Good doer? - Read our Blog on Healthy winter weight loss for your horse here
Poor doer? - Read our Blog on Improving your horse's weight this winter here
Not really sure doer? - Carry on reading below
Feeding in winter can be simple, or quite complicated, and as usual we ideally need to look at each individual pony or horse's needs to best establish a feeding routine which suits them. However, there are some generalities we can look to when first visiting this as a topic.
At this time of year there is very little nutritional value to grass. Many ponies and horses will need hay to supplement the forage portion of their diet, and all should have a balanced diet.
For good doers, allow the natural weight loss over winter to help you shift some of that excess weight. Aim for your pony/horse to head into the spring looking slim, tracking weight loss with a weigh tape so you know you're heading in the right direction. Remember to keep the diet balanced with a low calorie balancer.
For poor doers, ad-lib forage (grass/hay/haylage) is an important first step, supported by a conditioning chaff and feed balancer to promote top line and digestive health. Find a feed balancer that includes probiotics, quality digestible protein and antioxidants. This allows you to feed additional oils and/or conditioning mashes (which likely contain oil) as an additional safe calorie source.
Did you know?
Horses have evolved to lose weight in the winter, however modern horse care practices can lead to halting this natural regulation.
Good doers can enter spring carrying more weight than needed, this should be a huge concern for owners, help us to share top tips on equine obesity.
Conversely poor doers can struggle to retain a healthy weight in the winter months, and finding ways to maintain weight can be hard.
In both cases acting now can positively affect your horse's long term health.
Top tips for winter feeding
- Feed forage first - at least 1.5% of bodyweight daily - weight your forage daily
- Whether you have a good or poor doer, feeding forage (ad-lib if possible) maintains a healthy digestive system and reduces boredom, promoting improved physical and mental health for you pony/horse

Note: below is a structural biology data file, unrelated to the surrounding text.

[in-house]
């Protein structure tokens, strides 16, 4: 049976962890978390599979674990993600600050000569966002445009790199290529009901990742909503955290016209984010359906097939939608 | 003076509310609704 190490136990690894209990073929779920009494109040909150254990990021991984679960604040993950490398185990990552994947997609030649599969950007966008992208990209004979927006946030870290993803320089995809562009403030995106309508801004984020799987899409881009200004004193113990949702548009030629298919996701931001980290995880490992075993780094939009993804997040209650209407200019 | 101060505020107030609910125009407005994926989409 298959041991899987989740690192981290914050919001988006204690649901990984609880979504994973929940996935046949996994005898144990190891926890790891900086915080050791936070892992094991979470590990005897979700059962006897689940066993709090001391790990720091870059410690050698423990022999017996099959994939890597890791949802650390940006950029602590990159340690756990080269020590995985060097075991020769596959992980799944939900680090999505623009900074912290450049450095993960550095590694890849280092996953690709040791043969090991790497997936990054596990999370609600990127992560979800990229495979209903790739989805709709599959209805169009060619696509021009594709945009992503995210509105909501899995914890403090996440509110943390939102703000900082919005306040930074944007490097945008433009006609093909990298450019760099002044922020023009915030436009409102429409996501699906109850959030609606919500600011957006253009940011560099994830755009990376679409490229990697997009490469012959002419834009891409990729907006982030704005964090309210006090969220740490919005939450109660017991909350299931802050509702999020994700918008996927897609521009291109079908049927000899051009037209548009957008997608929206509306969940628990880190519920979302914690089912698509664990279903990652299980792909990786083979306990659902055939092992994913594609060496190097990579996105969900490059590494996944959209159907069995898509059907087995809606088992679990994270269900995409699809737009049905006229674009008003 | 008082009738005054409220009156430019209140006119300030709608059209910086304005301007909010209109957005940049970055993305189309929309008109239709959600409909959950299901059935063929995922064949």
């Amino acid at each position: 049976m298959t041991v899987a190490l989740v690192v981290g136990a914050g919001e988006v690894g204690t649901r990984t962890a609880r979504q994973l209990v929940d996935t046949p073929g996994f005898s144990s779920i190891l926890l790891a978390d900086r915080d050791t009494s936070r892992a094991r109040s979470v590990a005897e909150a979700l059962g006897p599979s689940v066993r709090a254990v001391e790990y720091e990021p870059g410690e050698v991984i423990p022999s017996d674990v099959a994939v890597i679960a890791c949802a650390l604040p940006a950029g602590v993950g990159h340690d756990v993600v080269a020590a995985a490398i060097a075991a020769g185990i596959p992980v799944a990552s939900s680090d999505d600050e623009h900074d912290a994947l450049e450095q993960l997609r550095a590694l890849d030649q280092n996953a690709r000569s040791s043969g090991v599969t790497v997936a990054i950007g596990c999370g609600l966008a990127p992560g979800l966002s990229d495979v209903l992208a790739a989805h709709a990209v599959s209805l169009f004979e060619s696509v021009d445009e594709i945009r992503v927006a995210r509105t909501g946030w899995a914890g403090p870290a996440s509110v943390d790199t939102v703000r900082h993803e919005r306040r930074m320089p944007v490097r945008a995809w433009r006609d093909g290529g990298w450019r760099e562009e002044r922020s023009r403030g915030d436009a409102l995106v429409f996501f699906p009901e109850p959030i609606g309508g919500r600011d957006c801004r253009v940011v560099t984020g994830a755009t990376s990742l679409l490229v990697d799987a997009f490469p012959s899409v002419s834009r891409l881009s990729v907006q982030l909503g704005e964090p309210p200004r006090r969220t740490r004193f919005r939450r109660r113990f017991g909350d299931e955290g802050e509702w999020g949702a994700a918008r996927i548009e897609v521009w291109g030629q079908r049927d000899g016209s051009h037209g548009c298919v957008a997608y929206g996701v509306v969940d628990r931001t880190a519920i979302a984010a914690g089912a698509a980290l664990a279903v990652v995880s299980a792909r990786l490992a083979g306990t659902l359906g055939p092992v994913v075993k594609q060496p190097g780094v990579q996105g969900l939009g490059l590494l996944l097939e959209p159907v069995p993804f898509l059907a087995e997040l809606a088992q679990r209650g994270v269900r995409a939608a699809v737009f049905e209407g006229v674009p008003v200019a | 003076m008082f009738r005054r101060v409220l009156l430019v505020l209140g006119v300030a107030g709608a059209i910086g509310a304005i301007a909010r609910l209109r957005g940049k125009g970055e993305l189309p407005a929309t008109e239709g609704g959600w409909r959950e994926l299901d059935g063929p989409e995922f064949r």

- Both the forage itself and the saliva created by chewing help to settle the stomach and reduce feelings of stress
- Feeding alfalfa is a great way to include further calorie provision while maintaining a low starch diet
- Feeding late cut hay to good doers is beneficial and/or soaking hay is useful to reduce calorie intake without the need to limit their intake
- For good doers and those in light work, forage and a low calorie feed balancer may be all they need
- Feeding a balancer from a treat ball can be a good mental work out for stabled horses
- Feeding a smaller amount of a cube or mix can lead to nutrient deficiencies
- Feeding a functional feed balancer can mean you save money on unnecessary supplements
- Look for feed balancers that contain supplements for calming, joint care, seniors and other needs
- Mashes are a great option for providing calorie content for those with poor or compromised dentition
- Feeding quality ingredients at a lower recommended feeding rate is often better "value" that feeding poorer quality feeds in larger quantities
- Maintain the dental health of all horses, especially those who are older, as this helps absorption of calories and continued digestive health
- Feed at least once a day, twice ideally, and three times a day for those in harder work or needing additional calories for weight gain
- Record your horse's weight regularly with a weigh tape through the winter months to make sure you are moving in the right direction (as changes can be difficult to see by eye)
- Recording weight regularly can help you make sure you track weight gain or loss at a healthy rate
Feed a balancer to ensure your pony/horse continues to receive the vitamins, minerals and nutrients they need to maintain long term good health. Even better, choose a balancer which includes targeted ingredients if your horse has related needs.
Our feed advisors are here to help!
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